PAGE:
The discourse on precarization that has emerged in the past decade, primarily in Europe, rests on an extremely complex understanding of social insecurity and its productivity. The various strands of this discourse have been brought together again and again in the context of the European precarious movement organized under EuroMayDay.1 This transnational movement, in existence since the early 2000s, thematizes precarious working and living conditions as the starting point for political struggles and seeks possibilities for political action in neoliberal conditions. What is unusual about this social movement is not only the way in which under its auspices new forms of political struggles are tested and new perspectives on precarization developed; rather—and this is striking in relation to other social movements—it is how it has queered the seemingly disparate fields of the cultural and the political again and again. In the past decade, conversations concerning both the (partly subversive) knowledge of the precarious, and a search for commons (in order to constitute the political), has conspicuously taken place more often in art institutions than in social, political, or even academic contexts.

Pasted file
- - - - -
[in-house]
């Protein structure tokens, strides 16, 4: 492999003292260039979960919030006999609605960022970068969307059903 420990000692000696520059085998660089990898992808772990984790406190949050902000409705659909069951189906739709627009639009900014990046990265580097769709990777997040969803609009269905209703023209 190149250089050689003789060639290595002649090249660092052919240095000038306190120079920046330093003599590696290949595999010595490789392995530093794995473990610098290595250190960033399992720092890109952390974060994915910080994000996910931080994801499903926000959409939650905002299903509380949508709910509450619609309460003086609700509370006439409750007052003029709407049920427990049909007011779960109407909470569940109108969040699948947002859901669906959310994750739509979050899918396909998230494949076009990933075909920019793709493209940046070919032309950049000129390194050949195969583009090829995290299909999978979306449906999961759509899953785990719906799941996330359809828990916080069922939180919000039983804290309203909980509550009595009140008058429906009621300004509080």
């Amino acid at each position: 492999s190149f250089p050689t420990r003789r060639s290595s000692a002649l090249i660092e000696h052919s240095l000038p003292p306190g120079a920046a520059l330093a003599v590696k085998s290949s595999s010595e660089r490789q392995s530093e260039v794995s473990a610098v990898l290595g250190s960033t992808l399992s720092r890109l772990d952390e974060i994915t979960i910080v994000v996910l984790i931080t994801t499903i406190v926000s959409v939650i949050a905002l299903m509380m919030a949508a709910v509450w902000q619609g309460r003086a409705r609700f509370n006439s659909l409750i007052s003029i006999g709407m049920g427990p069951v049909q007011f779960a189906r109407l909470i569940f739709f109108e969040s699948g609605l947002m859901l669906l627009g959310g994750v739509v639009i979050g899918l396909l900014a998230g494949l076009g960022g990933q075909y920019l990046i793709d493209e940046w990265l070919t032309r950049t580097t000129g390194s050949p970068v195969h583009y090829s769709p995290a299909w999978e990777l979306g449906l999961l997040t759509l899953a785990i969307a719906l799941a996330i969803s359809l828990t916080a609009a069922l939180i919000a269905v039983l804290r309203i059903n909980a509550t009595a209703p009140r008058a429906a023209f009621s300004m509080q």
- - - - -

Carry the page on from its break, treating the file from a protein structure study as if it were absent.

The issue of a generational exchange in Italian feminism has been crucial over the last decade. Current struggles over precariousness have revived issues previously raised by feminists of the 1970s, recalling how old forms of instability and precarious employment are still present in Italy. This essay starts from the assumption that precariousness is a constitutive aspect of many young Italian women’s lives. Young Italian feminist scholars have been discussing the effects of such precarity on their generation. This article analyses the literature produced by political groups of young scholars interested in gender and feminism connected to debates on labour and power in contemporary Italy. One of the most successful strategies that younger feminists have used to gain visibility has involved entering current debates on precariousness, thus forcing a connection with the larger Italian labour movement. In doing so, this new wave of feminism has destabilized the universalism assumed by the 1970s generation. By pointing to a necessary generational change, younger feminists have been able to mark their own specificity and point to exploitative power dynamics within feminist groups, as well as in the family and in the workplace without being dismissed. In such a layered context, many young feminists argue that precariousness is a life condition, not just the effect of job market flexibility and not solely negative. The literature produced by young feminists addresses the current strategies engineered to make ‘their’ precarious life more sustainable. This essay analyses such strategies in the light of contemporary Italian politics. The main conclusion is that younger Italian women’s experience requires new strategies and tools for struggle, considering that the visibility of women as political subjects is still quite minimal. Female precariousness can be seen as a fruitful starting point for a dialogue across differences, addressing gender and reproduction, immigration, work and social welfare at the same time.